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Canadiens Watch: Finding consistency

Ryan Dixon
By:
The Hockey News
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Canadiens Watch: Finding consistency

Ryan Dixon
By:

A team’s talent level and injury situation certainly factor heavily into results, but neither should have any bearing on the type of effort a club puts forth on a nightly basis.

The most troubling aspect to the Montreal Canadiens’ middling start might not be the fact they’re a game under .500 at 8-9-0, but rather that from one game to the next, nobody knows what to expect from this squad.

One night Carey Price looks brilliant in goal, capable of compensating for the mistakes that will inevitably be made by a severely depleted blueline. The next, he’s letting in goals he shouldn’t, often at critical junctures of the game.

Some games there’s offensive contributions beyond the first line, other times it seems as though a goal from somebody not named Brian Gionta or Mike Cammalleri is a pipe dream.

The only players to consistently kick in offense while playing on the second or third lines are centers Tomas Plekanec and Glen Metropolit. They desperately need help.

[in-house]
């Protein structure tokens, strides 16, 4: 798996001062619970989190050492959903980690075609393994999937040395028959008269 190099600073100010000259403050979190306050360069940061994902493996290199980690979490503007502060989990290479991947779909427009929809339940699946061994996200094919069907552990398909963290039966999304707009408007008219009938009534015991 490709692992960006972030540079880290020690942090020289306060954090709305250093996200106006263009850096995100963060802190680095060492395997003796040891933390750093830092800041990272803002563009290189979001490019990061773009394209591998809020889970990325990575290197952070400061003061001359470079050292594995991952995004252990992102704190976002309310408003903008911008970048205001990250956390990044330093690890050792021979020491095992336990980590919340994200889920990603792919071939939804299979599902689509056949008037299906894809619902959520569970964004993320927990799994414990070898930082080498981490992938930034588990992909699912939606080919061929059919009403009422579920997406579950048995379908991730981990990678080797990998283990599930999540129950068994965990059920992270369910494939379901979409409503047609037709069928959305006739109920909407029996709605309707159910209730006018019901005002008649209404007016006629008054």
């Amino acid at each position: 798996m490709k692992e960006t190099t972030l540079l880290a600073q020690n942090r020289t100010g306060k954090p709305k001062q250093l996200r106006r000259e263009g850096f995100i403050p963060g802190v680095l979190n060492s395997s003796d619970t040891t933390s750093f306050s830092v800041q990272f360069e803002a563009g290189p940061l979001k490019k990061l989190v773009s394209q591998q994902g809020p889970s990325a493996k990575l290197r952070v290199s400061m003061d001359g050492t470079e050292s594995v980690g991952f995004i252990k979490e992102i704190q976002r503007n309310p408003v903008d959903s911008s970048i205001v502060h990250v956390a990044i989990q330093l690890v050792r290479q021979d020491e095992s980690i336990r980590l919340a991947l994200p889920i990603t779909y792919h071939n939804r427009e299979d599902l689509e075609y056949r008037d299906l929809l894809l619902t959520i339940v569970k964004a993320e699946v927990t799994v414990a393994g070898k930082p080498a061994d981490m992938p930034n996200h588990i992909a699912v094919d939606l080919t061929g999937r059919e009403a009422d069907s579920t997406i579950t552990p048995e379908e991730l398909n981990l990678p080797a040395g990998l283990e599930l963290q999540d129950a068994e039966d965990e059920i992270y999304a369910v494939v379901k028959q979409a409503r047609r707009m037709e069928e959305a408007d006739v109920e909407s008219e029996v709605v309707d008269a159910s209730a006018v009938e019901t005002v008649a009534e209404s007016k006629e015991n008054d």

It seems safer and safer to declare the experiment of moving natural center Maxim Lapierre to wing on the second unit a failure. Many people, myself included, thought Lapierre could come through with a 20-goal season if given ample opportunity, but he’s got just one goal through 17 games and has shown no sign of displaying top-six forward touch.

Ditto for Guillaume Latendresse, who has just two goals so far on the season.

Whether it’s because the Canadiens rushed his development, keeping him in the NHL as a 19-year-old, or whether it’s just a case of overvaluing somebody from the start, nobody has more consistently disappointed over the last few seasons than Latendresse.

Speaking of regular downers, maybe if Andrei Kostitsyn started cashing in on even a slice of his offensive potential, coach Jacques Martin could pair him with Plekanec and drop Latendresse and Lapierre down to the third-line roles they’re better suited to.

That the Canadiens lose as much as they do doesn’t necessarily spell doom at this point of the season, but they’re in for a world of hurt if some of the good things they sometimes accomplish don’t start carrying over more from game to game.

This article also appeared in the Montreal Metro newspaper.

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Canadiens Watch: Finding consistency